An International Space Station crew has landed safely in Kazakhstan after more than 200 days in space.
The Soyuz capsule carrying Nasa astronauts Andrew Morgan and Jessica Meir and Russian space agency Roscosmos’s Oleg Skripochka touched down on Friday near the town of Dzhezkazgan.
The capsule landed under a striped orange-and-white parachute about 93 miles south-east of Dzhezkazgan in central Kazakhstan.
Russian officials said they took stringent measures to protect the crew amid the coronavirus pandemic.
The recovery team and medical personnel assigned to help the crew out of the capsule and for post-flight checks had been under close medical observation for nearly a month, including tests for coronavirus.
The space crew smiled as they talked to medical experts wearing masks. Following a quick check-up, the crew will be flown by helicopters to Baikonur, from where Mr Skripochka will be taken to Moscow, said Vyacheslav Rogozhnikov, a Russian medical official who oversaw the crew’s return.
Mr Morgan and Ms Meir will have to be driven from Baikonur to Kyzyl-Orda, 190 miles away, to board a flight to the US – a strenuous journey made necessary by Kazakhstan’s quarantine measures.
On Thursday, the Russian government coronavirus headquarters reported the first contagion at Star City, which serves as the main hub for pre-flight training of US, Russian and other international crew members of the International Space Station.
Star City also has residential quarters for cosmonauts and support staff.
On Friday, Roscosmos said it had 42 coronavirus cases and reported the first deaths. It said two workers who died had tested positive for the virus and another employee, who died of pneumonia, was suspected of having the infection.
The crew returned to Earth exactly 50 years after the Apollo 13 astronauts splashed down in the Pacific after an oxygen tank explosion aborted the moon landing mission.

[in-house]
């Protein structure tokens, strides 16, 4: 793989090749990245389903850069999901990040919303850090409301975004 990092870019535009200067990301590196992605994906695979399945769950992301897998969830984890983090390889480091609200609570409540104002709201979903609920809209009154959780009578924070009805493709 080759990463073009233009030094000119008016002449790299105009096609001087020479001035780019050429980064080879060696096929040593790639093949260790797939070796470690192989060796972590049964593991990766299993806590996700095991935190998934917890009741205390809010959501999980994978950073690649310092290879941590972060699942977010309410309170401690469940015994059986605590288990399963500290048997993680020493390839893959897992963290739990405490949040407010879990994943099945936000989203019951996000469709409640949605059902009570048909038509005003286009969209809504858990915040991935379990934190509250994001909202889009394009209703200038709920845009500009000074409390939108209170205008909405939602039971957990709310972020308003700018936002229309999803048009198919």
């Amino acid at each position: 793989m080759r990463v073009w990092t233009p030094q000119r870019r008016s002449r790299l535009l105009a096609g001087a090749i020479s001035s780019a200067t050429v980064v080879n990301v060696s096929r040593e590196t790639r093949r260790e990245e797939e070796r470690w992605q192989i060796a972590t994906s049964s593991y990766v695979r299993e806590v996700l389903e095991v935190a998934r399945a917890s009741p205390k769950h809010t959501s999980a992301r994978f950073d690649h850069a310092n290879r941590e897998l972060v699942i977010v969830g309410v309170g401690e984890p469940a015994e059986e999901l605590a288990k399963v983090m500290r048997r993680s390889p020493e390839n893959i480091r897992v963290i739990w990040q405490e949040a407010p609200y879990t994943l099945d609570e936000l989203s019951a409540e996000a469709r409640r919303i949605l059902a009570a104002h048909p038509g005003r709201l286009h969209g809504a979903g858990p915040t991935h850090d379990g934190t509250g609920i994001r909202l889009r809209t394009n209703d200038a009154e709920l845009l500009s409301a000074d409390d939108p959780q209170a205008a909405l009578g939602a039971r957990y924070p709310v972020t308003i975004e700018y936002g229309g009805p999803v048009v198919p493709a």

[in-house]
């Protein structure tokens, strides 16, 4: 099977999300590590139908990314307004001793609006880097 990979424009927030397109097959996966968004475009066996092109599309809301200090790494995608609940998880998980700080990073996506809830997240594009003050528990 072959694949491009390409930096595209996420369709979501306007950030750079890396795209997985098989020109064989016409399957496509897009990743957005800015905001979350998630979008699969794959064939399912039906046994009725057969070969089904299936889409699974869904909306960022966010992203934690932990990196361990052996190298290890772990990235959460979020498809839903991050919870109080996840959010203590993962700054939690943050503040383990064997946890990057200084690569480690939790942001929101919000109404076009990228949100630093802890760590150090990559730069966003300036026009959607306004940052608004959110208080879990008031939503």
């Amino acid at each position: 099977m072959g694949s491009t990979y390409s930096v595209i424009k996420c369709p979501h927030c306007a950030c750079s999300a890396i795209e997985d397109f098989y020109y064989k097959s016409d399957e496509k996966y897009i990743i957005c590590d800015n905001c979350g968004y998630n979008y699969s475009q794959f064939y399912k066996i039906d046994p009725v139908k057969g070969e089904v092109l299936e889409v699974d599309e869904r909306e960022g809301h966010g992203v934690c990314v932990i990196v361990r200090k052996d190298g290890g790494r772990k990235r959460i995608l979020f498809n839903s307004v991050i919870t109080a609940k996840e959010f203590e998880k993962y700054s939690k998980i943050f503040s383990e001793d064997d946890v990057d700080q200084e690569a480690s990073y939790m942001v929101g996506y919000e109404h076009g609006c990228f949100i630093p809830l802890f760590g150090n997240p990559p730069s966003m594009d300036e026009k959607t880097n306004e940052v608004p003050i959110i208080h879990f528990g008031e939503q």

Mr Morgan wrapped up a 272-day mission on his first flight into space. He conducted seven space walks, four of which were to improve and extend the life of the station’s Alpha Magnetic Spectrometer, which looks for evidence of dark matter in the universe.
Ms Meir and Mr Skripochka spent 205 days in space, with Ms Meir carrying out the first three all-women spacewalks with her crewmate Christina Koch, who returned from space in February.
Speaking from the orbiting outpost before the return, the crew said that coming back to an Earth drastically changed by the pandemic will be challenging.
Mr Morgan said the crew has tried to keep up with the coronavirus news, but added that it was hard to comprehend what was really going on.
“It is quite surreal for us to see this whole situation unfolding on the planet below,” said Ms Meir.
“We can tell you that the Earth still looks just as stunning as always from up here, so it’s difficult to believe all the changes that have taken place since both of us have been up here.”
A new crew comprising Nasa’s Chris Cassidy and Russians Anatoly Ivanishin and Ivan Vagner arrived at the station on April 9.
They said before blast-off that they had been under a very strict quarantine for a month before the flight and were feeling good.